Projects per year
Developing the medievalist analogies of the compendium and the relic, I focus on specific exempla presented within the curatorial frameworks of these two key biennale that offer a macrocosmic discourse on contemporary art’s developing relations with knowledges, materials and time. In unfolding anachronic materialist narratives, a nonmodern sensibility promised to liberate emerging art from the social constructivist paradigms that still dominate contemporary art. As a corollary of their nonmodern materialist epistemologies, the biennale that form my exempla also attempted to (dis)place the practices they curated through a polytemporality in which now-and-then and here-and-there are intertwined.
Fradenburg, L. O. (1997). "So That We May Speak of Them : Enjoying the Middle Ages " New Literary History, 28(2): 205-230.
Latour, B. and C. Porter (1993). We Have Never Been Modern. Cambridge, Harvard University Press.
|Number of pages||20|
|Journal||postmedieval: a journal of medieval cultural studies|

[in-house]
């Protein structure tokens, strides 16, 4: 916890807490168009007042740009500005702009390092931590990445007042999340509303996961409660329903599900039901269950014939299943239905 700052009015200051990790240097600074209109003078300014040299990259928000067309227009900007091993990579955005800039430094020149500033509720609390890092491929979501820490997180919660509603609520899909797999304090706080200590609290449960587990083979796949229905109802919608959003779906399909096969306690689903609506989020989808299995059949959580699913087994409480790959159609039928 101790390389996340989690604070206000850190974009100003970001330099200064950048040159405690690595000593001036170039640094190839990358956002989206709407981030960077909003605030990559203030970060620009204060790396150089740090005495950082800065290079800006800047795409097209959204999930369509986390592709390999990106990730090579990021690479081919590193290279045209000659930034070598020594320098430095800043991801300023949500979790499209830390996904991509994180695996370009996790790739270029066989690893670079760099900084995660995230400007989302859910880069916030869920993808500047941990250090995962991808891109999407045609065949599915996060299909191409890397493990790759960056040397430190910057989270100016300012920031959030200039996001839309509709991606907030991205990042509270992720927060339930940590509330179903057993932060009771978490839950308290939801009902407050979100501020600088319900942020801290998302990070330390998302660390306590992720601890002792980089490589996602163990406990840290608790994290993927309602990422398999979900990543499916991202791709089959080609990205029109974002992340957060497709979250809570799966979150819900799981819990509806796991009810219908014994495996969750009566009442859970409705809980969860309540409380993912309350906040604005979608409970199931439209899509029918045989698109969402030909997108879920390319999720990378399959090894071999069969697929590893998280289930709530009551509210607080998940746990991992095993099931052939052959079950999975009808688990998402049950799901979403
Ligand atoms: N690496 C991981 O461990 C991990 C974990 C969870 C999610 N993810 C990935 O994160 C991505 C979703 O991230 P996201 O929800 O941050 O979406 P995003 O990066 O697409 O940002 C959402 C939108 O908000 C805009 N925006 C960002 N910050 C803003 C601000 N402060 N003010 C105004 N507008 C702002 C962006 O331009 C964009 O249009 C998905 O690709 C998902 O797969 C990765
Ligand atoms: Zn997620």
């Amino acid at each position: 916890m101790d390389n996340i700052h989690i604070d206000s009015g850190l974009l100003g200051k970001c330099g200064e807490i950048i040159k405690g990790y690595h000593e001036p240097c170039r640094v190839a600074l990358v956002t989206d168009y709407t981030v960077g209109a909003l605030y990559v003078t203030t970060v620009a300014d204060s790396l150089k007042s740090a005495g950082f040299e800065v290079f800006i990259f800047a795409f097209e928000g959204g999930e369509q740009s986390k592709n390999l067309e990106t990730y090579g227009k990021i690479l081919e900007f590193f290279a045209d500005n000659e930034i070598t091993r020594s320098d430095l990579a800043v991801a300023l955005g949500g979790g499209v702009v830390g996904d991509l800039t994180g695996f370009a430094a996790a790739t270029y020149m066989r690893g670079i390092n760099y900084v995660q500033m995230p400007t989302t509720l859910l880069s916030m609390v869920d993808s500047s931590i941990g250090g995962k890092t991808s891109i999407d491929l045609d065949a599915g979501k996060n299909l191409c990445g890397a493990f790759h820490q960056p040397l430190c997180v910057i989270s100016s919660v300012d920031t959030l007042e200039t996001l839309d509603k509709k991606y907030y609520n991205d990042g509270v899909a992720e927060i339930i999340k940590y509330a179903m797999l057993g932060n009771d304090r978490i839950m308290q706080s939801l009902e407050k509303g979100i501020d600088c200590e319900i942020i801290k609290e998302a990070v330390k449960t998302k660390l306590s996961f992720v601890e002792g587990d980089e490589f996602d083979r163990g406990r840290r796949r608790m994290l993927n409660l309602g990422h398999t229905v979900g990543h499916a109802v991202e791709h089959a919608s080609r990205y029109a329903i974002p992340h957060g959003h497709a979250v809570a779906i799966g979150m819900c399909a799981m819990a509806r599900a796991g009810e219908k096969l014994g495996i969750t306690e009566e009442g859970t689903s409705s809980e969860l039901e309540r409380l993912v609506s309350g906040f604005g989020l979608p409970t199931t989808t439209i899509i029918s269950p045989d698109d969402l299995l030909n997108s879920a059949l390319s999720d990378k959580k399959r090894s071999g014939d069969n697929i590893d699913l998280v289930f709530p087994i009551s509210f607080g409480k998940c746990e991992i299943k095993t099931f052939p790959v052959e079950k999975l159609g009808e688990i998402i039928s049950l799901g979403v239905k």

|Early online date||29 Aug 2019|
|Publication status||Published - Sep 2019|
|Event||Leeds International Medieval Congress 2015 - University of Leeds, Leeds, United Kingdom|
Duration: 6 Jul 2015 → 9 Jul 2015
- contemporary art
Before and After Contemporary Art: Investigating Future Premoderns (TM): Neomedieval Aesthetics in the 21st CenturyMulholland, N., 6 Jul 2015, (Accepted/In press).
Research output: Contribution to conference › Paper › peer-review
Mulholland, N., 10 Dec 2015, 4 p. Edinburgh : Edinburgh Artists' Moving Image Festival.
Research output: Other contributionOpen AccessFile
Neil Mulholland (Invited speaker) & Norman Hogg (Invited speaker)30 Sep 2016
Activity: Academic talk or presentation types › Invited talk